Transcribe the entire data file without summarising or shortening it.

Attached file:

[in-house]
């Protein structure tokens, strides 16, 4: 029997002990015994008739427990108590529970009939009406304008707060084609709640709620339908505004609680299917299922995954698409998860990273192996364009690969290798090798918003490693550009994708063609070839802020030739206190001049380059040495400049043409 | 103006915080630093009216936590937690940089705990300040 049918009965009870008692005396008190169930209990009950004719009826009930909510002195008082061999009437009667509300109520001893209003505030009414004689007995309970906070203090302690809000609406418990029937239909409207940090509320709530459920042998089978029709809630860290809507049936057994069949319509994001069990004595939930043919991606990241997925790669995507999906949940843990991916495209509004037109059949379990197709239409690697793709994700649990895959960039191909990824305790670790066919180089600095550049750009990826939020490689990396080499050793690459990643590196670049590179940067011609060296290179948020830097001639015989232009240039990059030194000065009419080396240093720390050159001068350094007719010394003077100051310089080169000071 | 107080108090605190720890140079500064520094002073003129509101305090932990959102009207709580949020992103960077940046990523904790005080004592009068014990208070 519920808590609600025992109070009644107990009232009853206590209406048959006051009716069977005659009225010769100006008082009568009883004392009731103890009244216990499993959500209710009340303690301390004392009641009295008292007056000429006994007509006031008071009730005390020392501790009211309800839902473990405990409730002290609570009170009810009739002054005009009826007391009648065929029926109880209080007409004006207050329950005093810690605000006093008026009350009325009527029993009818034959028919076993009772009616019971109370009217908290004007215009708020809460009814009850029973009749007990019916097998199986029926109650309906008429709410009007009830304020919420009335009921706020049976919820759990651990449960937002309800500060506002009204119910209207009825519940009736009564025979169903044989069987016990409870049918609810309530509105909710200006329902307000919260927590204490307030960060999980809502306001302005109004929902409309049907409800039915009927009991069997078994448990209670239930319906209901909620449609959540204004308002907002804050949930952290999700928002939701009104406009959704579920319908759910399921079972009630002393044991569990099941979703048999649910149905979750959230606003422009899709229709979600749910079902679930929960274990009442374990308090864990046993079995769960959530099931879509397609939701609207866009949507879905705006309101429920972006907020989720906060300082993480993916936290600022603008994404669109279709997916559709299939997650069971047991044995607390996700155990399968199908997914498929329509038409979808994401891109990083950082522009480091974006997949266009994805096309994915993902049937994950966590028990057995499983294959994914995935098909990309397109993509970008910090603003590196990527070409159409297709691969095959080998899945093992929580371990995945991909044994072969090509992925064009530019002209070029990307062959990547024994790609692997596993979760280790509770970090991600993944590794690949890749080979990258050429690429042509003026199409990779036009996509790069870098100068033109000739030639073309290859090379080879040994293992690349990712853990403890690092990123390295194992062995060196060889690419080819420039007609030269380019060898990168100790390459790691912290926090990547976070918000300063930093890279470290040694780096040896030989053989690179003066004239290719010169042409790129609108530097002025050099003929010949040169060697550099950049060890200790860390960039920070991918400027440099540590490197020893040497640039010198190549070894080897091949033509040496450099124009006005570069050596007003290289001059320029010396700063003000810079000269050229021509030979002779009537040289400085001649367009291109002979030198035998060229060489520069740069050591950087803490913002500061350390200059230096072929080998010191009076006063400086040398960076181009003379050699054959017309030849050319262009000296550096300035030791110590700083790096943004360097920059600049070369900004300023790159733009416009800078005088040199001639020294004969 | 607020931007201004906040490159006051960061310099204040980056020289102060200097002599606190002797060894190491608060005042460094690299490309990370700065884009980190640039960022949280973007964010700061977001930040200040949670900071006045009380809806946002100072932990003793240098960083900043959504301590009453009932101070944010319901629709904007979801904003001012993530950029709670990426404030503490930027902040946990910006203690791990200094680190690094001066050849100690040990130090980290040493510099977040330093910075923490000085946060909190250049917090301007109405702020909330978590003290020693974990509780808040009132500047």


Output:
[in-house]
């Protein structure tokens, strides 16, 4: 029997002990015994008739427990108590529970009939009406304008707060084609709640709620339908505004609680299917299922995954698409998860990273192996364009690969290798090798918003490693550009994708063609070839802020030739206190001049380059040495400049043409 | 103006915080630093009216936590937690940089705990300040 049918009965009870008692005396008190169930209990009950004719009826009930909510002195008082061999009437009667509300109520001893209003505030009414004689007995309970906070203090302690809000609406418990029937239909409207940090509320709530459920042998089978029709809630860290809507049936057994069949319509994001069990004595939930043919991606990241997925790669995507999906949940843990991916495209509004037109059949379990197709239409690697793709994700649990895959960039191909990824305790670790066919180089600095550049750009990826939020490689990396080499050793690459990643590196670049590179940067011609060296290179948020830097001639015989232009240039990059030194000065009419080396240093720390050159001068350094007719010394003077100051310089080169000071 | 107080108090605190720890140079500064520094002073003129509101305090932990959102009207709580949020992103960077940046990523904790005080004592009068014990208070 519920808590609600025992109070009644107990009232009853206590209406048959006051009716069977005659009225010769100006008082009568009883004392009731103890009244216990499993959500209710009340303690301390004392009641009295008292007056000429006994007509006031008071009730005390020392501790009211309800839902473990405990409730002290609570009170009810009739002054005009009826007391009648065929029926109880209080007409004006207050329950005093810690605000006093008026009350009325009527029993009818034959028919076993009772009616019971109370009217908290004007215009708020809460009814009850029973009749007990019916097998199986029926109650309906008429709410009007009830304020919420009335009921706020049976919820759990651990449960937002309800500060506002009204119910209207009825519940009736009564025979169903044989069987016990409870049918609810309530509105909710200006329902307000919260927590204490307030960060999980809502306001302005109004929902409309049907409800039915009927009991069997078994448990209670239930319906209901909620449609959540204004308002907002804050949930952290999700928002939701009104406009959704579920319908759910399921079972009630002393044991569990099941979703048999649910149905979750959230606003422009899709229709979600749910079902679930929960274990009442374990308090864990046993079995769960959530099931879509397609939701609207866009949507879905705006309101429920972006907020989720906060300082993480993916936290600022603008994404669109279709997916559709299939997650069971047991044995607390996700155990399968199908997914498929329509038409979808994401891109990083950082522009480091974006997949266009994805096309994915993902049937994950966590028990057995499983294959994914995935098909990309397109993509970008910090603003590196990527070409159409297709691969095959080998899945093992929580371990995945991909044994072969090509992925064009530019002209070029990307062959990547024994790609692997596993979760280790509770970090991600993944590794690949890749080979990258050429690429042509003026199409990779036009996509790069870098100068033109000739030639073309290859090379080879040994293992690349990712853990403890690092990123390295194992062995060196060889690419080819420039007609030269380019060898990168100790390459790691912290926090990547976070918000300063930093890279470290040694780096040896030989053989690179003066004239290719010169042409790129609108530097002025050099003929010949040169060697550099950049060890200790860390960039920070991918400027440099540590490197020893040497640039010198190549070894080897091949033509040496450099124009006005570069050596007003290289001059320029010396700063003000810079000269050229021509030979002779009537040289400085001649367009291109002979030198035998060229060489520069740069050591950087803490913002500061350390200059230096072929080998010191009076006063400086040398960076181009003379050699054959017309030849050319262009000296550096300035030791110590700083790096943004360097920059600049070369900004300023790159733009416009800078005088040199001639020294004969 | 607020931007201004906040490159006051960061310099204040980056020289102060200097002599606190002797060894190491608060005042460094690299490309990370700065884009980190640039960022949280973007964010700061977001930040200040949670900071006045009380809806946002100072932990003793240098960083900043959504301590009453009932101070944010319901629709904007979801904003001012993530950029709670990426404030503490930027902040946990910006203690791990200094680190690094001066050849100690040990130090980290040493510099977040330093910075923490000085946060909190250049917090301007109405702020909330978590003290020693974990509780808040009132500047």